Everyone at the Bavarian State Opera takes Covid-19 very seriously. The opera has around 950 employees, some of whom are tested for the corona virus at regular intervals. There is a sophisticated hygiene concept, and the University Clinic Rechts der Isar continuously advises the State Opera. My test appointment was at 9:40 a.m. When I entered the test hall, a friend of mine, also a singer, was acting very strangely. After a few minutes it was clear that he had a stroke and needed immediate medical attention. Those of us who were around banded together to take care of him, and it was lucky that the doctor at the clinic who was doing the tests was there and was able to help immediately. He is now stable and is resting in a city hospital.

As a result of this incident, I was late for my first rehearsal of the day. It was a musical rehearsal for our new Falstaff production . Michele Mariotti, our conductor, showed understanding for my delay and then led a productive rehearsal where he took the time to explain the beauty of the Italian language in the context of music. The Falstaff cast switched to rehearsal costumes and began the scenic rehearsal with the director Mateja Koležnik. The energy she shows is amazing. Her vision of Falstaff is extremely interesting and colorful, as is her language. In general, we had a very productive day on the Falstaff set. We have made musical and scenic progress, and the second act is taking shape.

Between rehearsals I was busy with e-mails and the suggestion from the actors at the Residenztheater for a letter to the heads of government about our future. The letter expresses the call for dialogue well. All soloists of the Bavarian State Opera have agreed to the content of the letter, which will be published tomorrow.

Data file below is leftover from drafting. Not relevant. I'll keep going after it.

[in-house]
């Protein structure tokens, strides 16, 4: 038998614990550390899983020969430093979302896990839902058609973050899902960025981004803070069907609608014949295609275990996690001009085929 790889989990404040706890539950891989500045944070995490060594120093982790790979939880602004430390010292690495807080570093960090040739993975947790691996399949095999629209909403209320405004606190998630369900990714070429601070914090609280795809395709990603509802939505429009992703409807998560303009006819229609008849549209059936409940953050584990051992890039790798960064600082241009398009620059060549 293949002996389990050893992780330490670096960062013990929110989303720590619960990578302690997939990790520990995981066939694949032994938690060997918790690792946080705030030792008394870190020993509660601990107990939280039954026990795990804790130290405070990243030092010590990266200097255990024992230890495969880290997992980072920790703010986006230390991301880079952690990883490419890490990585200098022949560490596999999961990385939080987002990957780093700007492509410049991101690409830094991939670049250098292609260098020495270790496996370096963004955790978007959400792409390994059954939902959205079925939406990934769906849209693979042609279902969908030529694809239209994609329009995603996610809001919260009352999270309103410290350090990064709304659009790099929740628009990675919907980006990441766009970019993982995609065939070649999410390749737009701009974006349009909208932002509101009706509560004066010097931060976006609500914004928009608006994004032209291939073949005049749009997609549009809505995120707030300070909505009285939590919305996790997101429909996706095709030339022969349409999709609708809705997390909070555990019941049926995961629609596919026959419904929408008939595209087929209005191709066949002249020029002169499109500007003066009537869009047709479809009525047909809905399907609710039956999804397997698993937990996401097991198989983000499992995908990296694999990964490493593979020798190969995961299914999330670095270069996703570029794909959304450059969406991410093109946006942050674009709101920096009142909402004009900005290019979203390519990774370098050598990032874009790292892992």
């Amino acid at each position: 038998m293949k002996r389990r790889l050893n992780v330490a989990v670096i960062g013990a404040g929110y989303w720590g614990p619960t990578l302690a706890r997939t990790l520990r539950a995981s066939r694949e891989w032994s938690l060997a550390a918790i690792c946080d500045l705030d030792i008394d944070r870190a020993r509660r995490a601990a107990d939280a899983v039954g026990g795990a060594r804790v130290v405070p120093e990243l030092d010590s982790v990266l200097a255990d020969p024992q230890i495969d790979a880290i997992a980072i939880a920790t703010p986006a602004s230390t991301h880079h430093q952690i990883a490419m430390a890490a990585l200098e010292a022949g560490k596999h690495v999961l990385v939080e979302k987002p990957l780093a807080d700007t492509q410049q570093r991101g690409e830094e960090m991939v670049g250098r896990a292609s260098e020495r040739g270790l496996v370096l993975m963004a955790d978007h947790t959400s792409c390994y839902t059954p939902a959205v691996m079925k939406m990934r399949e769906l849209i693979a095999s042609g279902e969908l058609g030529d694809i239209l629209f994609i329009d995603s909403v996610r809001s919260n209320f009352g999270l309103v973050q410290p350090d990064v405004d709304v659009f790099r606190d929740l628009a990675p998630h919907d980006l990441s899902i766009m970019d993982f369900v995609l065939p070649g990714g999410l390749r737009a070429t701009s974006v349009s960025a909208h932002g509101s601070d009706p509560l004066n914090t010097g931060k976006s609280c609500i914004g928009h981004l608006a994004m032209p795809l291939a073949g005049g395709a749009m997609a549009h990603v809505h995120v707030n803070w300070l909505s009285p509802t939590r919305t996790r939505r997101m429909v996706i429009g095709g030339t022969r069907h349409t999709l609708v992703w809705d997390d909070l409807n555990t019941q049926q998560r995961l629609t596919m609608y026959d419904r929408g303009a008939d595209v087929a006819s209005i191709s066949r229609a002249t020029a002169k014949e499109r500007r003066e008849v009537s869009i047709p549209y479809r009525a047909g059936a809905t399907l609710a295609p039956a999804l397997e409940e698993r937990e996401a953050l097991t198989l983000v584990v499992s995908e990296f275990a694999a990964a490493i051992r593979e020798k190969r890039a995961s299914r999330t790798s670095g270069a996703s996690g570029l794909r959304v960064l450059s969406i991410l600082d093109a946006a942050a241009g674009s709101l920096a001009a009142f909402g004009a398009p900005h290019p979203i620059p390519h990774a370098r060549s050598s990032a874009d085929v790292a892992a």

My last rehearsal of the day ended at 7:40 p.m. In the National Theater Macbeth ran on stage with 50 spectators in the hall. I have been a member of the Bavarian State Opera since May 1st, 1988. I’ve never seen anything like it during my time here at the theater. It was a sad moment indeed for me. When I think about the events of the day, I have one particular dialogue in mind:
Mateja Koležnik: “Can we rehearse?” Michele Mariotti replied “Can we perform?

Is that what we are faced with as artists? The question of our very existence?

As I tried to demonstrate at the beginning, we care for one another at the Bavarian State Opera. We take care of each other. We don’t want anyone to get sick. We adhere to all the requirements of the health law. I sang with a mask on for five hours!

As I watched the colleagues perform tonight, I witnessed firsthand the dismantling of our beloved art form. If this continues, it will be the demise of the theater and lead to a void in society. The arts feed humanity. Will I no longer be allowed to do what I was born to sing, perform and give hope by sharing my talent with others?

Today was not a good day.

As foretold two days ago on Slipped Disc, the national lockdown will start at midnight on Monday and will last a month. An hour after the Chncellor’s announcement, the Vienna Opera posted notice of closure from November 3.

Here’s a report from Der Standard:

A night-time curfew from 20:00 to 06:00 is planned. Access to public places will then only be allowed in certain exceptional cases, for example for auxiliary activities, professional purposes or for ‘physical and mental recovery’. The use of public transport will also only be permitted during this period for the reasons mentioned above.